Most high-yield rated corporates in South and Southeast Asia can manage the risks associated with their foreign currency debt exposure, says Moody's Investors Service.
"Of the 45 non-financial high-yield corporates we rate in South and Southeast Asia, more than half have at least 75% of their debt denominated in foreign currency," says Annalisa Di Chiara, a Moody's Vice President and Senior Analyst.
"But most of these companies generate revenue streams in the same foreign currency as their debt, which provides a natural hedge or have financial hedges in place to help them manage currency fluctuations," adds Di Chiara.
Di Chiara was speaking on the release of a new special comment, entitled "Most High-Yield Rated Corporates Can Manage Foreign Currency Debt Exposure."
According to the Moody's report, the companies' hedges limit the risk of profitability declining or debt levels and borrowing costs rising if the domestic currency weakens against the foreign currency.
In some cases, strong liquidity, long-dated maturities and low leverage provide additional cushion for companies to absorb domestic currency depreciation without severely weakening their credit quality or ratings.
As a result, for all but four companies, a sustained 20% depreciation in their local currency would not cause a significant contraction in EBITDA nor a meaningful rise in leverage as measured by debt/EBITDA.
Of the approximately $82.5 billion debt outstanding for the 45 companies, $53.0 billion (64%) is denominated in foreign currency. Seven rated Indian corporates account for around $28.8 billion of the foreign currency debt.
Additionally, 23 Indonesian corporates have foreign currency debt outstanding totaling $18.2 billion.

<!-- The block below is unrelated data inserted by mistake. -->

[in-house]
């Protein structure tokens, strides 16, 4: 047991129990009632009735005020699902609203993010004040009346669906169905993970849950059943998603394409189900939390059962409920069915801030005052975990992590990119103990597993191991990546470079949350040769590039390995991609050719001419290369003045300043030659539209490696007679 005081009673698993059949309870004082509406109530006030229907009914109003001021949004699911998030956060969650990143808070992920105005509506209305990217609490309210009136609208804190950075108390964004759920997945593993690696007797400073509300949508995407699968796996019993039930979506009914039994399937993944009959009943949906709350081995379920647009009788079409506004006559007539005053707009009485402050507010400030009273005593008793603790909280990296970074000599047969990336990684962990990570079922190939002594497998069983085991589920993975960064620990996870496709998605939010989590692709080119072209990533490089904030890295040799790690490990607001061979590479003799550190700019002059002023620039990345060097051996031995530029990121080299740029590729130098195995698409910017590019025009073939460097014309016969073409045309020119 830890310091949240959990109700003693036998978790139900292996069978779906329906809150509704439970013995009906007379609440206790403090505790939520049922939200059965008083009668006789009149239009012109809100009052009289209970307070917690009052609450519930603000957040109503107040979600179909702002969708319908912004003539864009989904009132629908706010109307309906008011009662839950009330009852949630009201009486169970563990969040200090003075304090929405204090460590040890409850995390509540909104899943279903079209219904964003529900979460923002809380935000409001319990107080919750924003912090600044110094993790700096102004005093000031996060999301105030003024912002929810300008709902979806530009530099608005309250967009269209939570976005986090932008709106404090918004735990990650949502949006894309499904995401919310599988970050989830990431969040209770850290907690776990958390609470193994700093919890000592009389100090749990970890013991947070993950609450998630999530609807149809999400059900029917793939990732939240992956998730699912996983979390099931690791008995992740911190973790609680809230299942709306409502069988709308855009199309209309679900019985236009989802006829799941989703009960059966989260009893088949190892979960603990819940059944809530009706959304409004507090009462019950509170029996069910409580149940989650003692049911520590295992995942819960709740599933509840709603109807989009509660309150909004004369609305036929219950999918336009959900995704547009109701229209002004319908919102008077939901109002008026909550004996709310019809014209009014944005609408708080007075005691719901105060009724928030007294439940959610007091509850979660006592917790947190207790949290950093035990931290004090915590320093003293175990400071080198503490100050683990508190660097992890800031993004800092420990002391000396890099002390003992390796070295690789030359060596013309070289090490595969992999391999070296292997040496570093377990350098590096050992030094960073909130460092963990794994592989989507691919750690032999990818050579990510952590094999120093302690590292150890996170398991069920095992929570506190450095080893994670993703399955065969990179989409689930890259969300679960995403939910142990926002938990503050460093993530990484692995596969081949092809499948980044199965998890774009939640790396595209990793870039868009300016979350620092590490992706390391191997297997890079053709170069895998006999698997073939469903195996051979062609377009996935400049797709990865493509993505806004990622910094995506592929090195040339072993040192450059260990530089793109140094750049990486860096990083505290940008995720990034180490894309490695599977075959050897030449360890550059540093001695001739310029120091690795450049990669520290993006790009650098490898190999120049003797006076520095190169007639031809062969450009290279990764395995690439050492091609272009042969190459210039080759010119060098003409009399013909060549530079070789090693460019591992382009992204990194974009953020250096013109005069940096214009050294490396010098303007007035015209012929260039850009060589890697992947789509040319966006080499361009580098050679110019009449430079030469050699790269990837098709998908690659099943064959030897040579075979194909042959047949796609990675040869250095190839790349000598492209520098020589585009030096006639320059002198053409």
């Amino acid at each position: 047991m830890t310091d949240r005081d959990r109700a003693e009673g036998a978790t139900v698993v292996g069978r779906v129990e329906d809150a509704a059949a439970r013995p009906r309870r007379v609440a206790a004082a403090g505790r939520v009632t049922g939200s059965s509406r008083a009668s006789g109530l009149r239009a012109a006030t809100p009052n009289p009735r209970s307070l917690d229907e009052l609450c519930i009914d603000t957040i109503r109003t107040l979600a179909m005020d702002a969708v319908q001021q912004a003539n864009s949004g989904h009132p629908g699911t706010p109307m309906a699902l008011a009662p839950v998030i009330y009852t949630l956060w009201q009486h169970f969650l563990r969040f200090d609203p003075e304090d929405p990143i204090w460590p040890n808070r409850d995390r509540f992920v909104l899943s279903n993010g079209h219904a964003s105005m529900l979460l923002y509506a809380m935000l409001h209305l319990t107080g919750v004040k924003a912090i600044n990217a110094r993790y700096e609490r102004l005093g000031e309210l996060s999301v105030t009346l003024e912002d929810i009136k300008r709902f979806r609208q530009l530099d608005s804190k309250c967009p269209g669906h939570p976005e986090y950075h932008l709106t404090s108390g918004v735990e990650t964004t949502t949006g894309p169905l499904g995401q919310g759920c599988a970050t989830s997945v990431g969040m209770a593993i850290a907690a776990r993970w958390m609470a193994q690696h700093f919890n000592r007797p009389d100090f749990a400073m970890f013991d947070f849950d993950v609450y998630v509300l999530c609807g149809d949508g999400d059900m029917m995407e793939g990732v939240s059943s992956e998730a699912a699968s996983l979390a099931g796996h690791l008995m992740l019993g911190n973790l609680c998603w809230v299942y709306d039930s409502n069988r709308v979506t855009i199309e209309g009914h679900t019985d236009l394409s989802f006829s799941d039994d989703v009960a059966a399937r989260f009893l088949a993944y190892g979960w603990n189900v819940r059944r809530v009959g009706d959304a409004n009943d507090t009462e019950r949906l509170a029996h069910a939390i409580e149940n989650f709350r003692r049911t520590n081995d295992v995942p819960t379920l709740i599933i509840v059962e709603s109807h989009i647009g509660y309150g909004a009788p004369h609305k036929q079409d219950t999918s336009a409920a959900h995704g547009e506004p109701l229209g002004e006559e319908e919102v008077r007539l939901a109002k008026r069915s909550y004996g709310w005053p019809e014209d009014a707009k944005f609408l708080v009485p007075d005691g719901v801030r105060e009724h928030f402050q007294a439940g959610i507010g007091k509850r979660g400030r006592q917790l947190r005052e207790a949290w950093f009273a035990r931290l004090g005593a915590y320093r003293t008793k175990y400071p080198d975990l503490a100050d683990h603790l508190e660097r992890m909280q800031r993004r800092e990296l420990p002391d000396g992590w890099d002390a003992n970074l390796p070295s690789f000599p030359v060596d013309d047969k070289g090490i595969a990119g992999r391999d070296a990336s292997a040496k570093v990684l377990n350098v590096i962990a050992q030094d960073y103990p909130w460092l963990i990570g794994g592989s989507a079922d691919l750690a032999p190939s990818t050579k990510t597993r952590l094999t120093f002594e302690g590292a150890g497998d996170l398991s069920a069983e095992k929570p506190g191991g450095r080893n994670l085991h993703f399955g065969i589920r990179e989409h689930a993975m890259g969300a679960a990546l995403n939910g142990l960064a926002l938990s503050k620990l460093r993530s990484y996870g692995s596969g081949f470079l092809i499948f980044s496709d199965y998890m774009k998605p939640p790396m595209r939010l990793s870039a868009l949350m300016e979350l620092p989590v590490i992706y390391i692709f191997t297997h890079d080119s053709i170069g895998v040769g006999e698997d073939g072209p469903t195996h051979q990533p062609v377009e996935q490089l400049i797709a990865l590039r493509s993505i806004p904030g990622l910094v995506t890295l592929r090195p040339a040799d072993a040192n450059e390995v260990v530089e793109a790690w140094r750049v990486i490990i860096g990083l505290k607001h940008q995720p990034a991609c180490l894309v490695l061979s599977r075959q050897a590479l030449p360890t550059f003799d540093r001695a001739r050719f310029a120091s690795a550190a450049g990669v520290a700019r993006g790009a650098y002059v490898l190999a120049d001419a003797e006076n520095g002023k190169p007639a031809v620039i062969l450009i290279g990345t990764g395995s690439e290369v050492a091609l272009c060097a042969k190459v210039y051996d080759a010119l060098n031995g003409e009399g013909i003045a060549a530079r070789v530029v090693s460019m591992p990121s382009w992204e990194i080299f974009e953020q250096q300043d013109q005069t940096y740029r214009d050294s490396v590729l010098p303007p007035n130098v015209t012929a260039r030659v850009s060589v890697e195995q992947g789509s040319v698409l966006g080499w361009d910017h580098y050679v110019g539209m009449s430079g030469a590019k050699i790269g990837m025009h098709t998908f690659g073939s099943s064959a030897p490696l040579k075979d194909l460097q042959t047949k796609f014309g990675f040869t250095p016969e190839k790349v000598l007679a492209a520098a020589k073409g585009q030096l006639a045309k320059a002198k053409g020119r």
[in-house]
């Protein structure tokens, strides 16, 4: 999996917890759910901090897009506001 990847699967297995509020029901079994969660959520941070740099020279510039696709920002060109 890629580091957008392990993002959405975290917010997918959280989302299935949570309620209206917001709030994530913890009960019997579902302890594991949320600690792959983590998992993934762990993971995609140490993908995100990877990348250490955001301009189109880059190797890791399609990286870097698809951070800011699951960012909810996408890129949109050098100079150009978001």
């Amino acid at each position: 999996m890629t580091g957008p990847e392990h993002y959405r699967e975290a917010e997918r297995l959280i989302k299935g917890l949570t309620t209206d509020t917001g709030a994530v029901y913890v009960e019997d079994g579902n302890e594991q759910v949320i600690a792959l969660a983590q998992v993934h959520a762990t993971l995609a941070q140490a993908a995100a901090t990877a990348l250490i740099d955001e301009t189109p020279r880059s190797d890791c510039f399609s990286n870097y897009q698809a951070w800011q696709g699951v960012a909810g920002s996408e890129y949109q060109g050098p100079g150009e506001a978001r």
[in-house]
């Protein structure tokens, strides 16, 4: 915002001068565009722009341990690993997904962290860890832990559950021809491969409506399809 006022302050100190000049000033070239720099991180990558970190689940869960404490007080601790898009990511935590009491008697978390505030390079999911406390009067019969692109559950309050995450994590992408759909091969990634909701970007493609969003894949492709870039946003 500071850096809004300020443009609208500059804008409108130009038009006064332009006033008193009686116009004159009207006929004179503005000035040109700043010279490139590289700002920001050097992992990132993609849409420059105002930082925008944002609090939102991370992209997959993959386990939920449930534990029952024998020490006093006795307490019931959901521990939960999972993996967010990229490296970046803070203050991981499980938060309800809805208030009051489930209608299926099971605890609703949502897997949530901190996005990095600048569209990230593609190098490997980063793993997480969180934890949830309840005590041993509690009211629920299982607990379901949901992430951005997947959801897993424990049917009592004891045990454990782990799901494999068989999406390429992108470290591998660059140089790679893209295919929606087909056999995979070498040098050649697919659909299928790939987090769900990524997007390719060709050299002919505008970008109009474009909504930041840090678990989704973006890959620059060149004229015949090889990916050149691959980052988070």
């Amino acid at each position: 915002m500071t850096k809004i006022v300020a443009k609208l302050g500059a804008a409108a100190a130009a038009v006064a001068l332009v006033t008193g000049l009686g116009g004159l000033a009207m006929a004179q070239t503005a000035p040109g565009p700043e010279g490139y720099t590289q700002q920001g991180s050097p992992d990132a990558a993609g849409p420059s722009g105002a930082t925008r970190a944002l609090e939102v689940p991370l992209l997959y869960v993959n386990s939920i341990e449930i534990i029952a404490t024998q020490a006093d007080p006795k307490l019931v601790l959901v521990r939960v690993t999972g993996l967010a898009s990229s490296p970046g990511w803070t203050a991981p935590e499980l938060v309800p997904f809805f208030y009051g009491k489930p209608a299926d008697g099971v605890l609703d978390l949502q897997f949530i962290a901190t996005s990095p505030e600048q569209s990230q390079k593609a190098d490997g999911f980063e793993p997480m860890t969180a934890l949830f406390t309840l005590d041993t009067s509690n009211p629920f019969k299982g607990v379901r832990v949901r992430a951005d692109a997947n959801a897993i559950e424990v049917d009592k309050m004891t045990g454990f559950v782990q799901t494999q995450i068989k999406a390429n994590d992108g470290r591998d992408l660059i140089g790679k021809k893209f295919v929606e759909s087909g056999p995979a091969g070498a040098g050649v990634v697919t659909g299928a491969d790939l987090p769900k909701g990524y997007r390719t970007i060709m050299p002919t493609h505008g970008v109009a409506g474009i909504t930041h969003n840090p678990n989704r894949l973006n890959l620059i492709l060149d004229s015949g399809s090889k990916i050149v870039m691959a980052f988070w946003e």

Furthermore, around $43.5 billion (82%) of the $53.0 billion of foreign currency debt outstanding is denominated in US dollars.
"Of the 45 companies, 24 have more than 75% of their outstanding debt in US dollars. However, 17 are naturally hedged as nearly all of their revenues and operating expenses are denominated in US dollars," says Di Chiara.
These companies operate in sectors where products are typically sold in US dollars such as mining, oil, chemicals or technology.
"Of the remaining seven companies, three have financial hedges in place to reduce the negative impact of local currency depreciation against the US dollar," adds Di Chiara.
The three companies are all Indonesian and generate the majority of their revenues and operating costs in rupiah, while 75%-100% of their debt is denominated in US dollars.
This leaves just four companies with currency mismatches, which together accounts to a total of US$2bn in outstanding debt. However, mitigating factors provide these four companies with some cushion in the event of renewed currency depreciation.
Moody's report also notes that most companies have headroom under bank covenants.
Around 15 public companies have a meaningful portion of non-domestic bank loans outstanding, which are governed by maintenance covenant tests.
However, based on Moody's data, most of these companies have headroom under their financial covenants to absorb a sustained 20% depreciation in isolation and in their local currency.